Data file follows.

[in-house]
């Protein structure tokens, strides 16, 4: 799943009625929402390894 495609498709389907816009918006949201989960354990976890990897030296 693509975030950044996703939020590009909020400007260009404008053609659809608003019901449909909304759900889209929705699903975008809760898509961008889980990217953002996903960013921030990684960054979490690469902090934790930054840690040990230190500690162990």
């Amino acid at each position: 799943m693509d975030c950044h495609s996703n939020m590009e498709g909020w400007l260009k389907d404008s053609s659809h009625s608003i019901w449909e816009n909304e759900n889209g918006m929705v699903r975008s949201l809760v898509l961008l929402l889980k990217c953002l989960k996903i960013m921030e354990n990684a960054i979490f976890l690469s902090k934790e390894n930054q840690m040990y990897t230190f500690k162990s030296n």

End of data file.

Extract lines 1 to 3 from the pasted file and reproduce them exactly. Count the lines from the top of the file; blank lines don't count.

[in-house]
């Protein structure tokens, strides 16, 4: 799943009625929402390894 495609498709389907816009918006949201989960354990976890990897030296 693509975030950044996703939020590009909020400007260009404008053609659809608003019901449909909304759900889209929705699903975008809760898509961008889980990217953002996903960013921030990684960054979490690469902090934790930054840690040990230190500690162990």
């Amino acid at each position: 799943m693509d975030c950044h495609s996703n939020m590009e498709g909020w400007l260009k389907d404008s053609s659809h009625s608003i019901w449909e816009n909304e759900n889209g918006m929705v699903r975008s949201l809760v898509l961008l929402l889980k990217c953002l989960k996903i960013m921030e354990n990684a960054i979490f976890l690469s902090k934790e390894n930054q840690m040990y990897t230190f500690k162990s030296n």